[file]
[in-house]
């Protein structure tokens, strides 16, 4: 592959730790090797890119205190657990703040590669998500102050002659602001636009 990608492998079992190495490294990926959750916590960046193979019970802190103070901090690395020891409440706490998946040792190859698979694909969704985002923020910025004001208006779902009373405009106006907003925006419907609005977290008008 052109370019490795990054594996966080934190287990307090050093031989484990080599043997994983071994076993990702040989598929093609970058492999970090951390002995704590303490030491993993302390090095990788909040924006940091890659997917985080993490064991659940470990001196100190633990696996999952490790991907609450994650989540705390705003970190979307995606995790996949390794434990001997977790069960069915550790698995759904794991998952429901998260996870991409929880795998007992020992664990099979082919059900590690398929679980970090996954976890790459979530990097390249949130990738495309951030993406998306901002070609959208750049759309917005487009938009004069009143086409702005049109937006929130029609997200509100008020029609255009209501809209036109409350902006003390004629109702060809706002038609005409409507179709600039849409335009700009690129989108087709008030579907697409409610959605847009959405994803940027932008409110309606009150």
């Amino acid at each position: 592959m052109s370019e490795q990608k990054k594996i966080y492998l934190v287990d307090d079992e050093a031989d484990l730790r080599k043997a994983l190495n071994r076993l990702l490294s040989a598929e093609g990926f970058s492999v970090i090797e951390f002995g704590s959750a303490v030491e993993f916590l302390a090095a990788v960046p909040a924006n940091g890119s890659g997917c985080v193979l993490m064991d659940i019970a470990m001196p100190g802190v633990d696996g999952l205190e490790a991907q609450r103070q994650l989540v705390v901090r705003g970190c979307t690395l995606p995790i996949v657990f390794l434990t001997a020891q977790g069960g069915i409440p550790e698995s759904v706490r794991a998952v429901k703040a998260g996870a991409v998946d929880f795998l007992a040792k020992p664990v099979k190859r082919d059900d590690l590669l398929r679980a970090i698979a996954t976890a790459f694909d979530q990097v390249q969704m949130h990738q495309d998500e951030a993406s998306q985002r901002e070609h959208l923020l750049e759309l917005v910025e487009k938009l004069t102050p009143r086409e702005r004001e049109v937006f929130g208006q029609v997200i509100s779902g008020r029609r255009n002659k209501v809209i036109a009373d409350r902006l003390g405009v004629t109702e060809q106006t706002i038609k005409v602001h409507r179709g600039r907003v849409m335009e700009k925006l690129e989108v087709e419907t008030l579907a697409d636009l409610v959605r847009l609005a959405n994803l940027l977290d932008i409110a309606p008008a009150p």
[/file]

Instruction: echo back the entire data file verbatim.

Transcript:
[in-house]
């Protein structure tokens, strides 16, 4: 592959730790090797890119205190657990703040590669998500102050002659602001636009 990608492998079992190495490294990926959750916590960046193979019970802190103070901090690395020891409440706490998946040792190859698979694909969704985002923020910025004001208006779902009373405009106006907003925006419907609005977290008008 052109370019490795990054594996966080934190287990307090050093031989484990080599043997994983071994076993990702040989598929093609970058492999970090951390002995704590303490030491993993302390090095990788909040924006940091890659997917985080993490064991659940470990001196100190633990696996999952490790991907609450994650989540705390705003970190979307995606995790996949390794434990001997977790069960069915550790698995759904794991998952429901998260996870991409929880795998007992020992664990099979082919059900590690398929679980970090996954976890790459979530990097390249949130990738495309951030993406998306901002070609959208750049759309917005487009938009004069009143086409702005049109937006929130029609997200509100008020029609255009209501809209036109409350902006003390004629109702060809706002038609005409409507179709600039849409335009700009690129989108087709008030579907697409409610959605847009959405994803940027932008409110309606009150």
């Amino acid at each position: 592959m052109s370019e490795q990608k990054k594996i966080y492998l934190v287990d307090d079992e050093a031989d484990l730790r080599k043997a994983l190495n071994r076993l990702l490294s040989a598929e093609g990926f970058s492999v970090i090797e951390f002995g704590s959750a303490v030491e993993f916590l302390a090095a990788v960046p909040a924006n940091g890119s890659g997917c985080v193979l993490m064991d659940i019970a470990m001196p100190g802190v633990d696996g999952l205190e490790a991907q609450r103070q994650l989540v705390v901090r705003g970190c979307t690395l995606p995790i996949v657990f390794l434990t001997a020891q977790g069960g069915i409440p550790e698995s759904v706490r794991a998952v429901k703040a998260g996870a991409v998946d929880f795998l007992a040792k020992p664990v099979k190859r082919d059900d590690l590669l398929r679980a970090i698979a996954t976890a790459f694909d979530q990097v390249q969704m949130h990738q495309d998500e951030a993406s998306q985002r901002e070609h959208l923020l750049e759309l917005v910025e487009k938009l004069t102050p009143r086409e702005r004001e049109v937006f929130g208006q029609v997200i509100s779902g008020r029609r255009n002659k209501v809209i036109a009373d409350r902006l003390g405009v004629t109702e060809q106006t706002i038609k005409v602001h409507r179709g600039r907003v849409m335009e700009k925006l690129e989108v087709e419907t008030l579907a697409d636009l409610v959605r847009l609005a959405n994803l940027l977290d932008i409110a309606p008008a009150p």